Abstract

A method for estimation of vertical permeability in heterolithic tidal deltaic sandstones is proposed. Three-dimensional, stochastic, process-based models of sedimentary bedding are used to give estimates for the effective permeability of heterolithic tidal sandstone units where heterogeneities in the sandstone and mudstone components are evaluated explicitly.

Subsurface core (probe permeameter) data from two contrasting reservoir intervals in the Tilje Formation, offshore mid-Norway, have been used to derive representative petrophysical properties for the models. These data illustrate the nature of petrophysical variability in heterolithic sandstones and provide estimates of the mean and standard deviation of sandstone permeability at the lamina scale. The coefficient of variation, Cv, for permeability within sandstone beds is found to be around 0.5 while the Cv for heterolithic units is in the range of 1.0 to 4.0 (i.e. very heterogeneous). Measurement of mudstone permeability is a challenge; however, a limited set of mudstone (pulse-decay) measurements gives values in the range of 10−6 mD to 10−2 mD.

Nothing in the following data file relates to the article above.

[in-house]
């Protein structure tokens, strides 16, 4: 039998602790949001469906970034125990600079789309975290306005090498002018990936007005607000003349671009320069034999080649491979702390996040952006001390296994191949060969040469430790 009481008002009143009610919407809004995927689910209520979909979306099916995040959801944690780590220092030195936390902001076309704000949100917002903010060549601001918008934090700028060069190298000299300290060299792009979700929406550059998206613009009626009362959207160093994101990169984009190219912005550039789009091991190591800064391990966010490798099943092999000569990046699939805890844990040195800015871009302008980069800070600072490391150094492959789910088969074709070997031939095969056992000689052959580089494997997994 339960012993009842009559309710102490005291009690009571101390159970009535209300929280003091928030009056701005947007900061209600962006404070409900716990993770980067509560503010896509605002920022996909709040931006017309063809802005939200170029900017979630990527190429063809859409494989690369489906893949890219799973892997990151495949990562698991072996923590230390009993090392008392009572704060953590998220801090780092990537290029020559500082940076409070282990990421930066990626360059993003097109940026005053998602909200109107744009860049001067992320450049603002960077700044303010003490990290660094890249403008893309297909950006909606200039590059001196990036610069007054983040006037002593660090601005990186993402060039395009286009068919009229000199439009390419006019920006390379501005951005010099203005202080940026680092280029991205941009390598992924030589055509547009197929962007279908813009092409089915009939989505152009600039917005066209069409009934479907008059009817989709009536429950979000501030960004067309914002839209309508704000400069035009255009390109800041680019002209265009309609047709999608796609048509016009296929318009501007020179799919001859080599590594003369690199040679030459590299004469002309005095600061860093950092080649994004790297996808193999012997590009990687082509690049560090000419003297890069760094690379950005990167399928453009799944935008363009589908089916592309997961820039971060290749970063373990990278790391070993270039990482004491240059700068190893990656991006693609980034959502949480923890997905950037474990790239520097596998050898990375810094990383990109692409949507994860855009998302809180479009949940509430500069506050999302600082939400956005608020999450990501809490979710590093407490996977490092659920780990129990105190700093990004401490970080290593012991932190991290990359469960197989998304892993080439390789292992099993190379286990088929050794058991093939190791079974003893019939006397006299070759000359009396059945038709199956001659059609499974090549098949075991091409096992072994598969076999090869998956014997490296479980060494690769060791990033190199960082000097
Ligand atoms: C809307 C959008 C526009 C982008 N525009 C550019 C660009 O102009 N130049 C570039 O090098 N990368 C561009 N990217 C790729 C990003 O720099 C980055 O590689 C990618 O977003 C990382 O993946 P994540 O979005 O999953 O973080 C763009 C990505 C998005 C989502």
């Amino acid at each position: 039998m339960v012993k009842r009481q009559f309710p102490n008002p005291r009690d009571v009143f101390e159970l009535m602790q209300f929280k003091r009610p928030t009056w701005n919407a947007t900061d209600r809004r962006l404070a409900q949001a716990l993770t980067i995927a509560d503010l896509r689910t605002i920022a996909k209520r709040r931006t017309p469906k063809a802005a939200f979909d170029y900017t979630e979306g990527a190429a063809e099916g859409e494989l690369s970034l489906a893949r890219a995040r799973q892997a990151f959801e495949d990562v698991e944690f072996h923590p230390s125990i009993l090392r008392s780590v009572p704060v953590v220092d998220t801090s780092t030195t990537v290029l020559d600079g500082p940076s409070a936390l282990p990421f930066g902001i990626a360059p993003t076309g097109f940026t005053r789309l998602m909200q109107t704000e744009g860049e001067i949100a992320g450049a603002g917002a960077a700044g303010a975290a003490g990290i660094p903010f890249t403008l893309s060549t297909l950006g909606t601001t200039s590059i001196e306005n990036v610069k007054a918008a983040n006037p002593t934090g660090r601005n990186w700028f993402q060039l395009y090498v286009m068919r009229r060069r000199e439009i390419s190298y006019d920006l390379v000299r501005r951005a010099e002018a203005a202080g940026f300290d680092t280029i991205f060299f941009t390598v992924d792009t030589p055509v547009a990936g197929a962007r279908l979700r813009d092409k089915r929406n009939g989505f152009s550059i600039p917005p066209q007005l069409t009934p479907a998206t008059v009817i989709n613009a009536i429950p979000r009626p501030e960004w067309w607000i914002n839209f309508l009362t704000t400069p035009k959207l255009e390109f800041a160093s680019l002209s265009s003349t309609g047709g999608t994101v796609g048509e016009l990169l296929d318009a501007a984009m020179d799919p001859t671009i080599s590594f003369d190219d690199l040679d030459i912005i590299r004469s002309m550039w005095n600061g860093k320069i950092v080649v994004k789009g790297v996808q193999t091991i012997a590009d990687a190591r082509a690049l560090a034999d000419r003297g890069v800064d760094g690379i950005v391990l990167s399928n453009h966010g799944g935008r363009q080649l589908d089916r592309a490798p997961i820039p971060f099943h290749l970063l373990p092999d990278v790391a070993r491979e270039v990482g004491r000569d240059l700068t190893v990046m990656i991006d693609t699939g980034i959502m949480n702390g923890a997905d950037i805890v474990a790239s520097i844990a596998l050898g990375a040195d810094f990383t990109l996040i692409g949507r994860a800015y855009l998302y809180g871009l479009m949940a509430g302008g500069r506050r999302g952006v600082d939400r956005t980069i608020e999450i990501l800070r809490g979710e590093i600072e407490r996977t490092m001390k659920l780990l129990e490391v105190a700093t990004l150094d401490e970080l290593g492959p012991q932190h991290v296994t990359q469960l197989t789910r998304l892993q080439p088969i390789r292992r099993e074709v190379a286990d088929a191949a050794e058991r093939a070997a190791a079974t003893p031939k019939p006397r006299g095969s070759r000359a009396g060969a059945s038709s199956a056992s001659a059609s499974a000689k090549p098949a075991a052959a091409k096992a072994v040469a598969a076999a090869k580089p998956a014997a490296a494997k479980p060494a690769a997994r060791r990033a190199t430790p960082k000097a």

Effective vertical permeability is mainly a function of mudstone fraction with different characteristics above and below the percolation threshold. Vertical permeability functions have been integrated with conventional well logs and compared with available subsurface estimates for vertical permeability.

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